The objectives of this study were to survey compliance and identify factors that influence continued participation with periodic colon cancer screening guidelines once patients are seen for their first screening.Methods.
The study group consisted of 95 patients who had initial fecal occult blood tests (FOBT) and flexible sigmoidoscopy (FS) in 1991 as part of a gastroenterologist-directed, aggressively managed colon cancer screening registry. Regular notices are sent to patients and their primary care provider for annual FOBT and FS at 3- to 5-year intervals.Results.
Of 70 (74%) reviewed, 2 had died and 3 were having colonoscopic surveillance. Thirty-two of the 65 (49%) contacted eligible study subjects were no longer participating. Reasons stated were as follows: unaware that screening was due (14), too busy (6), unpleasant experience (3), and change to insurance provider that did not cover screening (9 [commercial-3, managed care-1, Medicare-5]).Conclusions.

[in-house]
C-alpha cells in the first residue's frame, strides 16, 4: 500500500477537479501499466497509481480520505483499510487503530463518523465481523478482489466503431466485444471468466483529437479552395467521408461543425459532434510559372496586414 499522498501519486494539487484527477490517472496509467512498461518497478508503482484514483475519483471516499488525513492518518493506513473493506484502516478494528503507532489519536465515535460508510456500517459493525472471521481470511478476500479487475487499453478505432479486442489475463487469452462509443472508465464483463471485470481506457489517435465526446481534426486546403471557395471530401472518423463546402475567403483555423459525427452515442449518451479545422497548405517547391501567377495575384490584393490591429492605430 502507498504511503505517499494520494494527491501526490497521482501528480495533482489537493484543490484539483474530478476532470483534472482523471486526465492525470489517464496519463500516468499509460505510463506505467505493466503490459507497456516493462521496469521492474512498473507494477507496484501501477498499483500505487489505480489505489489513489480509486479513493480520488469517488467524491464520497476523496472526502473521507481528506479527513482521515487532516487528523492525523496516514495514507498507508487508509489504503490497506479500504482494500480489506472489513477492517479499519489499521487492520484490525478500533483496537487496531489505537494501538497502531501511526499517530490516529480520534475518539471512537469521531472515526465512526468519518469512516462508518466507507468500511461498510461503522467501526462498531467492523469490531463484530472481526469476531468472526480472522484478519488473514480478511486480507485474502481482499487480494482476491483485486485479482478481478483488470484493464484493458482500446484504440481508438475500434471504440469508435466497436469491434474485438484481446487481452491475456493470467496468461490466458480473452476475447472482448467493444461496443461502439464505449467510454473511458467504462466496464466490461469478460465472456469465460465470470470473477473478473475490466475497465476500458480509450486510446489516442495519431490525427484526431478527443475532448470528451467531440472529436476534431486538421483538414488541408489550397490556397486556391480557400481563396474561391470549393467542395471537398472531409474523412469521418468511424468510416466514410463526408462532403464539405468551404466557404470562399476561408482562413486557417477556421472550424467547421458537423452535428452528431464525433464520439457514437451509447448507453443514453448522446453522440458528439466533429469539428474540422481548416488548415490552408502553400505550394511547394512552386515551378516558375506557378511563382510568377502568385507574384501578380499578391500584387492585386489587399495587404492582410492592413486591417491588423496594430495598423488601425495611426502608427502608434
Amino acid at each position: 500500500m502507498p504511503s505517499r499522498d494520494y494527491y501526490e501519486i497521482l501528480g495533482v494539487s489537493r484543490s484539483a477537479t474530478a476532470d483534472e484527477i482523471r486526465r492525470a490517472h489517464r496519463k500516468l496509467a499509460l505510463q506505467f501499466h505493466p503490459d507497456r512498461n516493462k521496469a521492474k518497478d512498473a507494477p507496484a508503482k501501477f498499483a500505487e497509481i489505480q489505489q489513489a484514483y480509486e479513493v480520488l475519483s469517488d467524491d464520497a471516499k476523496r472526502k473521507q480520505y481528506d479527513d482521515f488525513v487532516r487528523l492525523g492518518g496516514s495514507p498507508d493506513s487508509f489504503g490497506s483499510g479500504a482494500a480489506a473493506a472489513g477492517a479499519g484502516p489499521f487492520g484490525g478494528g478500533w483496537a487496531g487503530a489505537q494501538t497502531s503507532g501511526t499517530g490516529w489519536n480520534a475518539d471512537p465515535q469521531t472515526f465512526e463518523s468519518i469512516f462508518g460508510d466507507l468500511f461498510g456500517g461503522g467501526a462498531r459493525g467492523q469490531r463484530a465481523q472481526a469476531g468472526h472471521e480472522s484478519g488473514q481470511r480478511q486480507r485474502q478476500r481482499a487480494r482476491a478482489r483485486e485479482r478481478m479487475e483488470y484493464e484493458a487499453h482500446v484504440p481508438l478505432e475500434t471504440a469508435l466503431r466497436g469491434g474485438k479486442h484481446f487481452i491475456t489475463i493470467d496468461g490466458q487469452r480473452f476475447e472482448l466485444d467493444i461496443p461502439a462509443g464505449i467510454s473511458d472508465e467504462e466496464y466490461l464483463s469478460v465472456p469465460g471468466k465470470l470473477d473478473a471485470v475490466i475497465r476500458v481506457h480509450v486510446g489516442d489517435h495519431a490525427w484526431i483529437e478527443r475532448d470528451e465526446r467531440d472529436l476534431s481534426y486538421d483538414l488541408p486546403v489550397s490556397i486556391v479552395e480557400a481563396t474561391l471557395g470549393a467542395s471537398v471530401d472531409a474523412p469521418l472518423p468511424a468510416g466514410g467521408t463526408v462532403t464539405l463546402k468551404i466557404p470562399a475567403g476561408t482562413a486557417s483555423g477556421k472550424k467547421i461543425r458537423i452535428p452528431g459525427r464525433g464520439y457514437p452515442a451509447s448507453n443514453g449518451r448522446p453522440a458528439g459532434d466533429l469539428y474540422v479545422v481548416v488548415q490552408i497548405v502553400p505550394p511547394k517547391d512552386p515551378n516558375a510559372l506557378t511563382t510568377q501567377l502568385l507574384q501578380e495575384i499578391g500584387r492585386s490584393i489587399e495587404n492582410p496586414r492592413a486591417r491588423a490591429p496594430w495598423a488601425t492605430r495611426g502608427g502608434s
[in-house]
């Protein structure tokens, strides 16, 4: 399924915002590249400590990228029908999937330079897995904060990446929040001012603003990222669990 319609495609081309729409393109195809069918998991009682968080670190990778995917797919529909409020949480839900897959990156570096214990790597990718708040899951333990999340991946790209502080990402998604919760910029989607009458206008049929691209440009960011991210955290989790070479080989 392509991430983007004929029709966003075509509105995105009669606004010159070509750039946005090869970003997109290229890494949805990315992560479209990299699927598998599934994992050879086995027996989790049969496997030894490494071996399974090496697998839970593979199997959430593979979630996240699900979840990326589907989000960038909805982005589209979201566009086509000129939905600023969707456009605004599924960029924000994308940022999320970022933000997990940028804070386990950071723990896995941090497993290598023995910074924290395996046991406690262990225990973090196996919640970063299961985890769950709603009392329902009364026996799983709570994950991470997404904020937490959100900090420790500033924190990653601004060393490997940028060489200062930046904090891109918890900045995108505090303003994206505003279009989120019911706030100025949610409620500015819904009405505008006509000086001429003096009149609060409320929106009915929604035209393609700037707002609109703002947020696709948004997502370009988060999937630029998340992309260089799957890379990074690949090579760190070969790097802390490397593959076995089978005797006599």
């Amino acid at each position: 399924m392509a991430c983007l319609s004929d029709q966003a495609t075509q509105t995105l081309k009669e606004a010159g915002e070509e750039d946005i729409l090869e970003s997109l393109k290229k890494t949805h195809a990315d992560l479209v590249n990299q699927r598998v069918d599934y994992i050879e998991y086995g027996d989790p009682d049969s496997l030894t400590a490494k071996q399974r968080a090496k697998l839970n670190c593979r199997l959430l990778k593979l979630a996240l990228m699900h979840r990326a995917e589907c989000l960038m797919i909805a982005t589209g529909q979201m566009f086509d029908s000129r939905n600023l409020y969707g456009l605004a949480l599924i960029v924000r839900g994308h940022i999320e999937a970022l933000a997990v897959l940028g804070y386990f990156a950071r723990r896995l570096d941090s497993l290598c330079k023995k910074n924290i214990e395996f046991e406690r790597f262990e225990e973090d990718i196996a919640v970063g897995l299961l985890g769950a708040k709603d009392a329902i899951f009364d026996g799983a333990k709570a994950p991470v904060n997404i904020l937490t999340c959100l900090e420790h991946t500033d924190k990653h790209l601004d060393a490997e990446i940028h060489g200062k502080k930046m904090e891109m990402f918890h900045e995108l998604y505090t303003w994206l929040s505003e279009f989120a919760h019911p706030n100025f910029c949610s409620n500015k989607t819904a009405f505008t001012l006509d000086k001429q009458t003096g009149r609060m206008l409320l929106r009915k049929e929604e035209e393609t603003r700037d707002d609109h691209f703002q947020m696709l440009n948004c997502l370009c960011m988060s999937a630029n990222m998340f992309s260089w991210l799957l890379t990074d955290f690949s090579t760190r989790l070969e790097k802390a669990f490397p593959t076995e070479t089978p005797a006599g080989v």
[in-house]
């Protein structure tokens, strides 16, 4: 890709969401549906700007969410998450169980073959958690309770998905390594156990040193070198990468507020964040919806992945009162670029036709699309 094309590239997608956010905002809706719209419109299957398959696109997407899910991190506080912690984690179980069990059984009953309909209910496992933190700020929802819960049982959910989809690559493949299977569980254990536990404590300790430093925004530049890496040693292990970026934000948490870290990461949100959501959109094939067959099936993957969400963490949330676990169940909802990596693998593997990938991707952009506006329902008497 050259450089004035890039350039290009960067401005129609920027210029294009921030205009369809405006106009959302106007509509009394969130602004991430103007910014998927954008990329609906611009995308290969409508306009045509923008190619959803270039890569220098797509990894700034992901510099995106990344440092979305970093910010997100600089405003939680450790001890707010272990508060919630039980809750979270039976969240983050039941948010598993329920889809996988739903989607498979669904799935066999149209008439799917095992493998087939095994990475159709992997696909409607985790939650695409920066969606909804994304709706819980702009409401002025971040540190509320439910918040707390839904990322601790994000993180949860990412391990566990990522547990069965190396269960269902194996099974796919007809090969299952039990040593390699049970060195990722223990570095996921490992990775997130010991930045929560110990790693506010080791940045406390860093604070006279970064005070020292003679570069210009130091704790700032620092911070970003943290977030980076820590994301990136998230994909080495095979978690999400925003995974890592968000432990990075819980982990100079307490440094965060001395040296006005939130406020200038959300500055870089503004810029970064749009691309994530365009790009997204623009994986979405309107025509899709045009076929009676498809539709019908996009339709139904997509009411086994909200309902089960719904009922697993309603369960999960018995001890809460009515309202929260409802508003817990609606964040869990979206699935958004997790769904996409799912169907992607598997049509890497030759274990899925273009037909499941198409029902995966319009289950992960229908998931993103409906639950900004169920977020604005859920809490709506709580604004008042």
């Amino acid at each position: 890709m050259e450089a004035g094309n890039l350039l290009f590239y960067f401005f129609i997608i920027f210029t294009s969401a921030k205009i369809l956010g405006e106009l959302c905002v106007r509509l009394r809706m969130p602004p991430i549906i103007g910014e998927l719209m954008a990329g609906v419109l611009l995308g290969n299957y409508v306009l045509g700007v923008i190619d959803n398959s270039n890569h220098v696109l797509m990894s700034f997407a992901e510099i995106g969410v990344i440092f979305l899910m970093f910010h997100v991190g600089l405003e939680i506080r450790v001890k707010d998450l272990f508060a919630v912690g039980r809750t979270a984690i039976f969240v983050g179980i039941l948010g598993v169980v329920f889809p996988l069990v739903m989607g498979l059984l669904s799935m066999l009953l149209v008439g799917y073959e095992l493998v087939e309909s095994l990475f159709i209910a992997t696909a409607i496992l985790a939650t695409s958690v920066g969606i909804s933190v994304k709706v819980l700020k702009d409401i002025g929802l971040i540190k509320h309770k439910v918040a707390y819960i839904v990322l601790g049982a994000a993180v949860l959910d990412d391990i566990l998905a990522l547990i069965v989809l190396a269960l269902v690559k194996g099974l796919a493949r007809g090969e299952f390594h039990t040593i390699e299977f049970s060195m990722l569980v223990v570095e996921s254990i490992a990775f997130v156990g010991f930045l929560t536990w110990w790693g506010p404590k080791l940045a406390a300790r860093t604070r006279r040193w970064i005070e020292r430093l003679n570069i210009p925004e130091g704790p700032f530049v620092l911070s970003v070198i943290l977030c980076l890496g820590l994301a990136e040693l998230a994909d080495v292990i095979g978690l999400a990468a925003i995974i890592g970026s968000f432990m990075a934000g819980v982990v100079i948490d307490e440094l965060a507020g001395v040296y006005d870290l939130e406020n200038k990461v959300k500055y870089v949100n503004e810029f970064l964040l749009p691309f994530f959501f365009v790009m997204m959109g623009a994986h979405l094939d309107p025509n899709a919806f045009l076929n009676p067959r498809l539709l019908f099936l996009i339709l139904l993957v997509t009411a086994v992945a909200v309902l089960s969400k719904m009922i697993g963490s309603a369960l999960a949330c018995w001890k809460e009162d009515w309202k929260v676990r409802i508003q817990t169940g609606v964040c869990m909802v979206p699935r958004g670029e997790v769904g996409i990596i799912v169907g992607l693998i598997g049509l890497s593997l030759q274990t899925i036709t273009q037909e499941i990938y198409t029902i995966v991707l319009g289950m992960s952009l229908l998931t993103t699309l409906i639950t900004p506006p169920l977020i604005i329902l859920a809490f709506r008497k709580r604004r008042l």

Despite aggressive program management, 44% of nonparticipators reported that they were unaware that screening was due. Sixteen percent of those who did not continue to participate had graduated to Medicare, which did not cover screening costs. Factors that influence continued participation need to be considered in the design of public education and marketing promotions.